When it comes to the Bulls, the joke’s on us once again

SHARE When it comes to the Bulls, the joke’s on us once again

Bulls vice president John Paxson (left) and general manager Gar Forman don’t seem to have a plan. (Photo by Jonathan Daniel/Getty Images)

It’s hard to shake the feeling that we’re the victim of an ongoing prank, that somebody has an iPhone and the mailing address for “America’s Funniest Home Videos.” A hidden trapdoor, an unsuspecting us and a narrator whispering, “Let’s see what happens this time.’’ And then, for the 100th time, we plummet toward rock bottom accompanied by a Looney Tunes descending whistle.

At least cruelty makes sense. What the Bulls are doing these days doesn’t.

On Thursday, they traded Taj Gibson and Doug McDermott to Oklahoma City for Cameron Payne, Joffrey Lauvergne and Anthony Morrow. A show of hands from those of you who had heard of any two of those three Thunder players before the trade. That’s what I thought.

This isn’t a bad trade, as some have suggested. It’s just a nothing trade. It accomplishes nothing. It does nothing for the present. It does nothing for the future. It has the nutritional value of lint.

Bulls vice president John Paxson hinted that just because he didn’t pull the trigger this time on a trade involving Jimmy Butler doesn’t mean he won’t later.

Always the stick and the carrot with these guys. We’ll get LeBron James to come here when he becomes a free agent. Remember that one? Or Kobe Bryant. Or Carmelo Anthony.

Stick with us a little longer, the carrot says. Keep buying those tickets. Step right up, step right up.

You’ll see, it says.

I can’t see a thing, and I’ve been staring at this trade for hours now. If there’s a plan or a map or a process involving the Bulls, it’s written in invisible ink.

Here’s what we do know, unfortunately:

— The Bulls don’t seem to want to rebuild, even though they’re a perfect candidate for starting from scratch. They’re a middling team that isn’t going to get better like this. They have one asset, Butler, who could bring them draft picks and youth. But, no.

— Paxson and general manager Gar Forman aren’t going anywhere, despite compelling evidence that their desks should be cleaned out. The most recent reminder is that they gave up two first-round picks to acquire McDermott in a draft-day trade in 2014.

— Paxson and Forman aren’t ultimately to blame for this mess, though. Who is? Pick a Reinsdorf, any Reinsdorf.

— A discerning owner, an owner who wants to succeed, would have gagged at the prospect of a nucleus of Butler, Dwyane Wade and Rajon Rondo for this season. But president Michael Reinsdorf, son of chairman Jerry Reinsdorf, looked at what Gar-Pax was selling him and said, “I’m in!’’ What happened was predictable. Some turmoil. Lots of uninspired basketball.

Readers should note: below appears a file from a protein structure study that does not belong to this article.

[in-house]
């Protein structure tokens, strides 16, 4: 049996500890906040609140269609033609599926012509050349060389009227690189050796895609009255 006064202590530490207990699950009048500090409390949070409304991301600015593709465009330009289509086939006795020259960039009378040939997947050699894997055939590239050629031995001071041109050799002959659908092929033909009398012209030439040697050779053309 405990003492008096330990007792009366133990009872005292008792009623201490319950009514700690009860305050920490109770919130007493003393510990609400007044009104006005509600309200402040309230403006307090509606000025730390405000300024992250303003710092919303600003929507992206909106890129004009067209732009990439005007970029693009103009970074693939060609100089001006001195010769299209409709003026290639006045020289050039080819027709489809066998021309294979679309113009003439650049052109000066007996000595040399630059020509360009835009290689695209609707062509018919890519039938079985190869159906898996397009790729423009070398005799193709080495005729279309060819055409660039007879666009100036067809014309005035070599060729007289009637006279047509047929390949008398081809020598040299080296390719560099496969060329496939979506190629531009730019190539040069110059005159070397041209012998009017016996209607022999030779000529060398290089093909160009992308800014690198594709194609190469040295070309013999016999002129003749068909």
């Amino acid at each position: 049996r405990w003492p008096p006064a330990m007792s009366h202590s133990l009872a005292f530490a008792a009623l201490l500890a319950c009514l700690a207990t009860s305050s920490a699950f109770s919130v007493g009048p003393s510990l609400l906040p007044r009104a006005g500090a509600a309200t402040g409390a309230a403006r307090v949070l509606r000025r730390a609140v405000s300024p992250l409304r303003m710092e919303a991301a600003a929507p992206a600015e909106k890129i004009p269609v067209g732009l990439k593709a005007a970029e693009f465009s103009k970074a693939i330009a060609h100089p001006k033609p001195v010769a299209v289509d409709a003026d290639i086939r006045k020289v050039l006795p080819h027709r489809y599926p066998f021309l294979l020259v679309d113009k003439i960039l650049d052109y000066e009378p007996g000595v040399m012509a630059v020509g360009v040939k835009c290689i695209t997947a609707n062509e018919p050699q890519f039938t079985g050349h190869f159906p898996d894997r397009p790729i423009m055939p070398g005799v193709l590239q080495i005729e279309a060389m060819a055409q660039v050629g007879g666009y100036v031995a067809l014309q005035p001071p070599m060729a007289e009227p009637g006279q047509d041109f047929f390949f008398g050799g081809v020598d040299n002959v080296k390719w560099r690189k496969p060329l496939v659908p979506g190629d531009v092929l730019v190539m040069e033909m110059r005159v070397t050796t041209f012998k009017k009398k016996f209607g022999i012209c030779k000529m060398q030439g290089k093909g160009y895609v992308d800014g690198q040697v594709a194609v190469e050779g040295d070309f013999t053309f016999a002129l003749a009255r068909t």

— Owners don’t want to fire their front offices. It means work for them. It means opening themselves up to the possibility of being exposed as out of touch with their industry (see the McCaskeys). It’s so much easier to have the general manager fire the coach in the name of change than it is to fire the GM. That way, the owner doesn’t have to get involved.

— Because this team is run by a Reinsdorf, take the previous sentence and multiply by 10. Things move at the approximate pace of a tortoise 10K with this franchise, things don’t change and the Bulls doesn’t really care what you think about it, as long as you keep going to games. So, goodbye Tom Thibodeau, hello Fred Hoiberg and now Chicago has an epidemic of glazed eyes. Why season-ticket holders aren’t up in arms, I don’t know.

— Michael Reinsdorf allegedly is calling the shots, but he seems to be following the modus operandi that Jerry Reinsdorf has brought to the Bulls and the White Sox (also his baby): Don’t aim high but don’t do anything drastic the other way that might scare fans away. So far, the rebuild the Sox are going through looks more like two trades that brought in prospects rather than a wholesale razing. Have we been snookered again?

The Bulls are quite content with a 2.5 grade-point average on a 4.0 scale. Everything they do is predicated on the minimum being done to keep fans in seats at the United Center. They would tell you the Wade signing was a success because the team leads the NBA in attendance. Their .500 record says fans really should consider spending more time at home with their families.

It’s frustrating to watch the same thing happen again and again with this franchise. It’s frustrating to write it again and again. Maybe the Bulls indeed are cackling behind the scenes at another successful practical joke. It’s starting to look like the only explanation that makes any sense.

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